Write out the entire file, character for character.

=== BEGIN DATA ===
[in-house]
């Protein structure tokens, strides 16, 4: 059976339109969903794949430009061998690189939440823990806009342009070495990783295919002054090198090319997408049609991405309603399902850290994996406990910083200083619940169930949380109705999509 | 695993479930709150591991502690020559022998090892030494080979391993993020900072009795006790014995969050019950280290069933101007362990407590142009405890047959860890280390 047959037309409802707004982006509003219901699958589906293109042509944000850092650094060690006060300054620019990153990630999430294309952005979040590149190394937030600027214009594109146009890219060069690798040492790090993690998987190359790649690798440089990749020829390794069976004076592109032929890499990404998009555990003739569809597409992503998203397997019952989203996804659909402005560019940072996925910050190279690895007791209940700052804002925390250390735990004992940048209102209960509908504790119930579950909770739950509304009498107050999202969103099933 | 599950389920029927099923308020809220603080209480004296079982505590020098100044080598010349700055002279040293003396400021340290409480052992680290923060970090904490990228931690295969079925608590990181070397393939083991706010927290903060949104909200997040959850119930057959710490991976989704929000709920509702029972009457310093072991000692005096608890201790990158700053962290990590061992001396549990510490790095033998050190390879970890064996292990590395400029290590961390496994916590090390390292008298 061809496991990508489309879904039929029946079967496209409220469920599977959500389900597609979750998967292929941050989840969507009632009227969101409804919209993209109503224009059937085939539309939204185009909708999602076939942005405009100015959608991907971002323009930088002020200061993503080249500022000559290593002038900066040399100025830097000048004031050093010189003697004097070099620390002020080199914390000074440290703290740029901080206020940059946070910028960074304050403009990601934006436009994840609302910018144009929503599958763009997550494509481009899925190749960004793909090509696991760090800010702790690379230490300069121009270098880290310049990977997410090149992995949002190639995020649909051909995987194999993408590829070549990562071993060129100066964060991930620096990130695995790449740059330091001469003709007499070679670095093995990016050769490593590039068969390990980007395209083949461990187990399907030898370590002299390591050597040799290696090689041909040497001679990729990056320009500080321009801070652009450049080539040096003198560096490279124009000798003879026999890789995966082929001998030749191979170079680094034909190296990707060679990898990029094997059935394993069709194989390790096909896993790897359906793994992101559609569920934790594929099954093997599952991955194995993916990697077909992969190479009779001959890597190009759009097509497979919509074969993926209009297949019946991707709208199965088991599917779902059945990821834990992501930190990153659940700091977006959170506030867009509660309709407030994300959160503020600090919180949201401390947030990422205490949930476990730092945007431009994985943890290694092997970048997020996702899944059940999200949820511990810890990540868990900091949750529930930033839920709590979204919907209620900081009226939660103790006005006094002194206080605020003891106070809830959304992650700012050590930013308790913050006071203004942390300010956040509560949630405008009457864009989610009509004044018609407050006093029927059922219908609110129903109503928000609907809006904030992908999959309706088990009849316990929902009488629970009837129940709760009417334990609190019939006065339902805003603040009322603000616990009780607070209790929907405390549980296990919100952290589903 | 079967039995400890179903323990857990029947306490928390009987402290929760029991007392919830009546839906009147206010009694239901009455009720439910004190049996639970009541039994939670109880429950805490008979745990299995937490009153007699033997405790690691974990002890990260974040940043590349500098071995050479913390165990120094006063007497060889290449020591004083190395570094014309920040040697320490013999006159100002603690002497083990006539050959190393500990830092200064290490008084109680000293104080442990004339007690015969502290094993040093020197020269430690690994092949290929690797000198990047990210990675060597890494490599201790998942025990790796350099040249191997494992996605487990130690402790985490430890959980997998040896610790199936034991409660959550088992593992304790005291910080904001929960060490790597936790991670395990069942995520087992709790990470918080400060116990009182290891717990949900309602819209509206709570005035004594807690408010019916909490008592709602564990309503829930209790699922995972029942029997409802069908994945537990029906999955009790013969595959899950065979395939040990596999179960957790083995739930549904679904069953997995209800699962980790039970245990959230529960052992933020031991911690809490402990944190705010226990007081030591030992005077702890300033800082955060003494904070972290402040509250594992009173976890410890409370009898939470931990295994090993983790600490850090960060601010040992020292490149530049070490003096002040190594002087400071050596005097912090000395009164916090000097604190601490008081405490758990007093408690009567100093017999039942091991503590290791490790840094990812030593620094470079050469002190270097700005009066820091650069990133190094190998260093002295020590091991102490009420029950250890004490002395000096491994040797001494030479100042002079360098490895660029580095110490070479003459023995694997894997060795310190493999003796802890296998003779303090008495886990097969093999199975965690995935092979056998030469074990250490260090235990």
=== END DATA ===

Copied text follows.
[in-house]
């Protein structure tokens, strides 16, 4: 059976339109969903794949430009061998690189939440823990806009342009070495990783295919002054090198090319997408049609991405309603399902850290994996406990910083200083619940169930949380109705999509 | 695993479930709150591991502690020559022998090892030494080979391993993020900072009795006790014995969050019950280290069933101007362990407590142009405890047959860890280390 047959037309409802707004982006509003219901699958589906293109042509944000850092650094060690006060300054620019990153990630999430294309952005979040590149190394937030600027214009594109146009890219060069690798040492790090993690998987190359790649690798440089990749020829390794069976004076592109032929890499990404998009555990003739569809597409992503998203397997019952989203996804659909402005560019940072996925910050190279690895007791209940700052804002925390250390735990004992940048209102209960509908504790119930579950909770739950509304009498107050999202969103099933 | 599950389920029927099923308020809220603080209480004296079982505590020098100044080598010349700055002279040293003396400021340290409480052992680290923060970090904490990228931690295969079925608590990181070397393939083991706010927290903060949104909200997040959850119930057959710490991976989704929000709920509702029972009457310093072991000692005096608890201790990158700053962290990590061992001396549990510490790095033998050190390879970890064996292990590395400029290590961390496994916590090390390292008298 061809496991990508489309879904039929029946079967496209409220469920599977959500389900597609979750998967292929941050989840969507009632009227969101409804919209993209109503224009059937085939539309939204185009909708999602076939942005405009100015959608991907971002323009930088002020200061993503080249500022000559290593002038900066040399100025830097000048004031050093010189003697004097070099620390002020080199914390000074440290703290740029901080206020940059946070910028960074304050403009990601934006436009994840609302910018144009929503599958763009997550494509481009899925190749960004793909090509696991760090800010702790690379230490300069121009270098880290310049990977997410090149992995949002190639995020649909051909995987194999993408590829070549990562071993060129100066964060991930620096990130695995790449740059330091001469003709007499070679670095093995990016050769490593590039068969390990980007395209083949461990187990399907030898370590002299390591050597040799290696090689041909040497001679990729990056320009500080321009801070652009450049080539040096003198560096490279124009000798003879026999890789995966082929001998030749191979170079680094034909190296990707060679990898990029094997059935394993069709194989390790096909896993790897359906793994992101559609569920934790594929099954093997599952991955194995993916990697077909992969190479009779001959890597190009759009097509497979919509074969993926209009297949019946991707709208199965088991599917779902059945990821834990992501930190990153659940700091977006959170506030867009509660309709407030994300959160503020600090919180949201401390947030990422205490949930476990730092945007431009994985943890290694092997970048997020996702899944059940999200949820511990810890990540868990900091949750529930930033839920709590979204919907209620900081009226939660103790006005006094002194206080605020003891106070809830959304992650700012050590930013308790913050006071203004942390300010956040509560949630405008009457864009989610009509004044018609407050006093029927059922219908609110129903109503928000609907809006904030992908999959309706088990009849316990929902009488629970009837129940709760009417334990609190019939006065339902805003603040009322603000616990009780607070209790929907405390549980296990919100952290589903 | 079967039995400890179903323990857990029947306490928390009987402290929760029991007392919830009546839906009147206010009694239901009455009720439910004190049996639970009541039994939670109880429950805490008979745990299995937490009153007699033997405790690691974990002890990260974040940043590349500098071995050479913390165990120094006063007497060889290449020591004083190395570094014309920040040697320490013999006159100002603690002497083990006539050959190393500990830092200064290490008084109680000293104080442990004339007690015969502290094993040093020197020269430690690994092949290929690797000198990047990210990675060597890494490599201790998942025990790796350099040249191997494992996605487990130690402790985490430890959980997998040896610790199936034991409660959550088992593992304790005291910080904001929960060490790597936790991670395990069942995520087992709790990470918080400060116990009182290891717990949900309602819209509206709570005035004594807690408010019916909490008592709602564990309503829930209790699922995972029942029997409802069908994945537990029906999955009790013969595959899950065979395939040990596999179960957790083995739930549904679904069953997995209800699962980790039970245990959230529960052992933020031991911690809490402990944190705010226990007081030591030992005077702890300033800082955060003494904070972290402040509250594992009173976890410890409370009898939470931990295994090993983790600490850090960060601010040992020292490149530049070490003096002040190594002087400071050596005097912090000395009164916090000097604190601490008081405490758990007093408690009567100093017999039942091991503590290791490790840094990812030593620094470079050469002190270097700005009066820091650069990133190094190998260093002295020590091991102490009420029950250890004490002395000096491994040797001494030479100042002079360098490895660029580095110490070479003459023995694997894997060795310190493999003796802890296998003779303090008495886990097969093999199975965690995935092979056998030469074990250490260090235990």